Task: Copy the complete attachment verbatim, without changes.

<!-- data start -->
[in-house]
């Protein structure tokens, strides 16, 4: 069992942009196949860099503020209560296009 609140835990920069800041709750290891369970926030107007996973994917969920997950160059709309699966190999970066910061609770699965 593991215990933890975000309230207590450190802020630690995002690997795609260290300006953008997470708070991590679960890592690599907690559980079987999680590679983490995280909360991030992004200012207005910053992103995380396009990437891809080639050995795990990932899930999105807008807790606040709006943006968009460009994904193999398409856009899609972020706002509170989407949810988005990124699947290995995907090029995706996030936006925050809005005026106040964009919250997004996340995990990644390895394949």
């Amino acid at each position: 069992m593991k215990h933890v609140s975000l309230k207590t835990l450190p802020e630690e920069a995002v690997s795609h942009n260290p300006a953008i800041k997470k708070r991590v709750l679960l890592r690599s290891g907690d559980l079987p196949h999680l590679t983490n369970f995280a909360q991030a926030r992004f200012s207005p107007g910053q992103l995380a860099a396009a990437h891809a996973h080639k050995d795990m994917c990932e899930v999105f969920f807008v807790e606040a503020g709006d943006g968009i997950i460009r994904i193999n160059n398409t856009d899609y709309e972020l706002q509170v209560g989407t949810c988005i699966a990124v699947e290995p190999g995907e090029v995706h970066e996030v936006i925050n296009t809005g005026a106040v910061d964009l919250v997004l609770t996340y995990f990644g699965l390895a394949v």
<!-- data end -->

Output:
[in-house]
């Protein structure tokens, strides 16, 4: 069992942009196949860099503020209560296009 609140835990920069800041709750290891369970926030107007996973994917969920997950160059709309699966190999970066910061609770699965 593991215990933890975000309230207590450190802020630690995002690997795609260290300006953008997470708070991590679960890592690599907690559980079987999680590679983490995280909360991030992004200012207005910053992103995380396009990437891809080639050995795990990932899930999105807008807790606040709006943006968009460009994904193999398409856009899609972020706002509170989407949810988005990124699947290995995907090029995706996030936006925050809005005026106040964009919250997004996340995990990644390895394949």
């Amino acid at each position: 069992m593991k215990h933890v609140s975000l309230k207590t835990l450190p802020e630690e920069a995002v690997s795609h942009n260290p300006a953008i800041k997470k708070r991590v709750l679960l890592r690599s290891g907690d559980l079987p196949h999680l590679t983490n369970f995280a909360q991030a926030r992004f200012s207005p107007g910053q992103l995380a860099a396009a990437h891809a996973h080639k050995d795990m994917c990932e899930v999105f969920f807008v807790e606040a503020g709006d943006g968009i997950i460009r994904i193999n160059n398409t856009d899609y709309e972020l706002q509170v209560g989407t949810c988005i699966a990124v699947e290995p190999g995907e090029v995706h970066e996030v936006i925050n296009t809005g005026a106040v910061d964009l919250v997004l609770t996340y995990f990644g699965l390895a394949v």